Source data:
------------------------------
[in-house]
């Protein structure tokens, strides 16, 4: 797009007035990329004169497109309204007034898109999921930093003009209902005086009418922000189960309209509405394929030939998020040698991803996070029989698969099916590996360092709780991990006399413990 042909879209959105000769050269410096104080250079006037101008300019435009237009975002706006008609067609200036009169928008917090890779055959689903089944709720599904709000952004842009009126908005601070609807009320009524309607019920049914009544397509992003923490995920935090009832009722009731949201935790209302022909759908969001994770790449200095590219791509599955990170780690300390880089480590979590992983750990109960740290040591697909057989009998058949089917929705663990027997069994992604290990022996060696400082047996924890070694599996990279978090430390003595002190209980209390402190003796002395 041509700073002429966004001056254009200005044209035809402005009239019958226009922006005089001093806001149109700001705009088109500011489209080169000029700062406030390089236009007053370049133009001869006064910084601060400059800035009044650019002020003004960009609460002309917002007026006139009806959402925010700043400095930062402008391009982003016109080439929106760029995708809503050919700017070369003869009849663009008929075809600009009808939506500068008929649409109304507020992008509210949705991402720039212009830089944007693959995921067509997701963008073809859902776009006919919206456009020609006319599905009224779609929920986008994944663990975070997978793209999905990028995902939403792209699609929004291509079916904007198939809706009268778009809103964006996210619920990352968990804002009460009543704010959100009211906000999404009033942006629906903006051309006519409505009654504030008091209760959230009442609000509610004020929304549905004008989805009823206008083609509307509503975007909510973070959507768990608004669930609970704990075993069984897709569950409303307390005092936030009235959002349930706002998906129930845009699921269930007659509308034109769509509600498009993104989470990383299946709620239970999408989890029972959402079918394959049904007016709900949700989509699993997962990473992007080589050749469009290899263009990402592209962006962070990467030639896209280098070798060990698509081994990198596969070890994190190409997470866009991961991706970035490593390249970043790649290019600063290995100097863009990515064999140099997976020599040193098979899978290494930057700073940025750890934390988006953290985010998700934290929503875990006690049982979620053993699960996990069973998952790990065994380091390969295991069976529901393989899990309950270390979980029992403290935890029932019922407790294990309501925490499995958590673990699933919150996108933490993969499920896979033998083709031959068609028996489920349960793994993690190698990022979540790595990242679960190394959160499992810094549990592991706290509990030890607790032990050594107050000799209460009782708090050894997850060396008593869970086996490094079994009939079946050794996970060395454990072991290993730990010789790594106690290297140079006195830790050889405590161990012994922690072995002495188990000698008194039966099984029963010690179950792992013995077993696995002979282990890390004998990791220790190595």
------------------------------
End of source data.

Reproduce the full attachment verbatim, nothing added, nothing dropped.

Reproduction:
[in-house]
């Protein structure tokens, strides 16, 4: 797009007035990329004169497109309204007034898109999921930093003009209902005086009418922000189960309209509405394929030939998020040698991803996070029989698969099916590996360092709780991990006399413990 042909879209959105000769050269410096104080250079006037101008300019435009237009975002706006008609067609200036009169928008917090890779055959689903089944709720599904709000952004842009009126908005601070609807009320009524309607019920049914009544397509992003923490995920935090009832009722009731949201935790209302022909759908969001994770790449200095590219791509599955990170780690300390880089480590979590992983750990109960740290040591697909057989009998058949089917929705663990027997069994992604290990022996060696400082047996924890070694599996990279978090430390003595002190209980209390402190003796002395 041509700073002429966004001056254009200005044209035809402005009239019958226009922006005089001093806001149109700001705009088109500011489209080169000029700062406030390089236009007053370049133009001869006064910084601060400059800035009044650019002020003004960009609460002309917002007026006139009806959402925010700043400095930062402008391009982003016109080439929106760029995708809503050919700017070369003869009849663009008929075809600009009808939506500068008929649409109304507020992008509210949705991402720039212009830089944007693959995921067509997701963008073809859902776009006919919206456009020609006319599905009224779609929920986008994944663990975070997978793209999905990028995902939403792209699609929004291509079916904007198939809706009268778009809103964006996210619920990352968990804002009460009543704010959100009211906000999404009033942006629906903006051309006519409505009654504030008091209760959230009442609000509610004020929304549905004008989805009823206008083609509307509503975007909510973070959507768990608004669930609970704990075993069984897709569950409303307390005092936030009235959002349930706002998906129930845009699921269930007659509308034109769509509600498009993104989470990383299946709620239970999408989890029972959402079918394959049904007016709900949700989509699993997962990473992007080589050749469009290899263009990402592209962006962070990467030639896209280098070798060990698509081994990198596969070890994190190409997470866009991961991706970035490593390249970043790649290019600063290995100097863009990515064999140099997976020599040193098979899978290494930057700073940025750890934390988006953290985010998700934290929503875990006690049982979620053993699960996990069973998952790990065994380091390969295991069976529901393989899990309950270390979980029992403290935890029932019922407790294990309501925490499995958590673990699933919150996108933490993969499920896979033998083709031959068609028996489920349960793994993690190698990022979540790595990242679960190394959160499992810094549990592991706290509990030890607790032990050594107050000799209460009782708090050894997850060396008593869970086996490094079994009939079946050794996970060395454990072991290993730990010789790594106690290297140079006195830790050889405590161990012994922690072995002495188990000698008194039966099984029963010690179950792992013995077993696995002979282990890390004998990791220790190595």